(© 2008 Danjaq LLC, United Artists Corporation and Columbia Pictures Industries)
Well I have to say it was one of the more memorable Bond films and on it's own merits it stands up well.
As you probably know the film has had mixed reviews, this is mainly because after nearly fifty years, audiences and critics expect a certain formula with Bond. Quantum of Solace, like Casino Royale before it, breaks some of the established rules. For one thing there is no gun barrel sequence at the very beginning, that happens at the very end. There are very few witticisms (and the one I caught, where Bond replies to Mathis's comment about Agent Fields, was utterly predictable and weak. Not only that, but what has annoyed some Bond fans, although I am not among them, is the lack of any sexual shenanigans between Bond and the ladies in the film. Even the main Bond girl only shares a brief snog with 007 when they part near the end of the film, and that looked like an afterthought.
But why should Bond films stick rigidly to set rules? And if you see this as a sequel to Casino Royale, then you will see how well this film works! You see how Le Chiffre was a relatively small cog in the wheel of the terrorist organisation , Quantum (Clearly a successor to SPECTRE). You see how it has so many fingers everywhere that even the CIA and MI6 have been penetrated and how the British Government seem not to care so much about whether Dominic Greene is a villain or not, as to whether he is of use and whether he is helpful to their interests. Clearly, esp in the scenes with the CIA Station Chief for South America, this is meant to be a critique of the outgoing Bush administration and those in thrall of it. Whether that is totally fair might be another matter, although it has to be borne in mind that this is set in 2006 as it continues direct from Casino Royale.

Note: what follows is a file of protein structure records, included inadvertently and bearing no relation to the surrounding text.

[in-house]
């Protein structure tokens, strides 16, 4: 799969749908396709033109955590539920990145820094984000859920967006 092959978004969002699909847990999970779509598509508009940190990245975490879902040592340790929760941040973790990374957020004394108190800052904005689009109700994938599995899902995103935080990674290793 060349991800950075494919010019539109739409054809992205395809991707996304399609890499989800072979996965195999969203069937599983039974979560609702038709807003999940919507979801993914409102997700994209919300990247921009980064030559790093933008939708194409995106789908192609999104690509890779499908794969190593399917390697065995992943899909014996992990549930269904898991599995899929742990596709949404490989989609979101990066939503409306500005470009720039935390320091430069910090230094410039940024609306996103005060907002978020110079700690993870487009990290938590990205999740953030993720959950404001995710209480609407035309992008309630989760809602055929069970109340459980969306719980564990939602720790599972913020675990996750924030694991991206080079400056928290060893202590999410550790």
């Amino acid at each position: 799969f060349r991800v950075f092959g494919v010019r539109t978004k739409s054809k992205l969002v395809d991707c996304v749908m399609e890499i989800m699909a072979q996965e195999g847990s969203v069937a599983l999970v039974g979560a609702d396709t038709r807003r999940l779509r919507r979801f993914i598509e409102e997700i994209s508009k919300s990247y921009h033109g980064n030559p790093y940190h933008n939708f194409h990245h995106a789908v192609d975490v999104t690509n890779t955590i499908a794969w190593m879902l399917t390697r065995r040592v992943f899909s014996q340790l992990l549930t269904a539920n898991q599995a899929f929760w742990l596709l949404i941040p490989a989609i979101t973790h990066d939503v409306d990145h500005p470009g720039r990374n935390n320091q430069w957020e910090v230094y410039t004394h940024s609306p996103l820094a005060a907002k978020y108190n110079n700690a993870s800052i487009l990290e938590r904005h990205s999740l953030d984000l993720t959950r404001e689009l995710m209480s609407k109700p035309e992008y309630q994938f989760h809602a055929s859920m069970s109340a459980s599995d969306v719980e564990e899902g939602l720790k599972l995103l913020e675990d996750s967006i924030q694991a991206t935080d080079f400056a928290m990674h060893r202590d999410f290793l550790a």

As for the characters. Well Greene is a villain who reminds me for some reason of Maximillian Largo in the hybrid Bond movie Never Say Never Again. The jokey playboy who plays about being a compassionate philanthropist, but who deep down is a vicious psychopath interested only in his own agenda. That said, how Bond eventually deals with him is more nasty than any other fate that has befallen previous Bond villains and not one that I would wish on my worst enemy.
The Bond girl, Camille Montes, follows the tradition of previous Bond girls by being gutsy and with an agenda of her own. In this case using Greene to get to the killer of her family. As I more or less stated earlier, her relationship with Bond is unusual for a Bond girl in that it is mainly platonic. But it is she who points out to 007 that he has not settled in his mind the issues caused by Vesper's betrayal and death.
Which leads me to Vesper's boyfriend. I suspected at the beginning of the film, but was not fully aware of how willing he was involved in Quantum. That said when Bond catches up with him at the end, it was not a surprise that he was involved all along and that he seduced Vesper and faked his kidnapping as a sick way of using her as a mole. The fact that Bond captures him and then turns him over to his superiors, shows remarkable restraint. Many in his place would perhaps have not been able to control their emotions!
And Rene Mathis! Good that he and Bond managed to get some form of closure over their breach in Casino Royale (and I loved the dialogue in Italian between Mathis and his girlfriend), and was saddened that he ended up killed, although perhaps that was inevitable.
All in all, 8/10, although if I have any more complaints it is why we have yet to see Q and Moneypenny. Will they be back?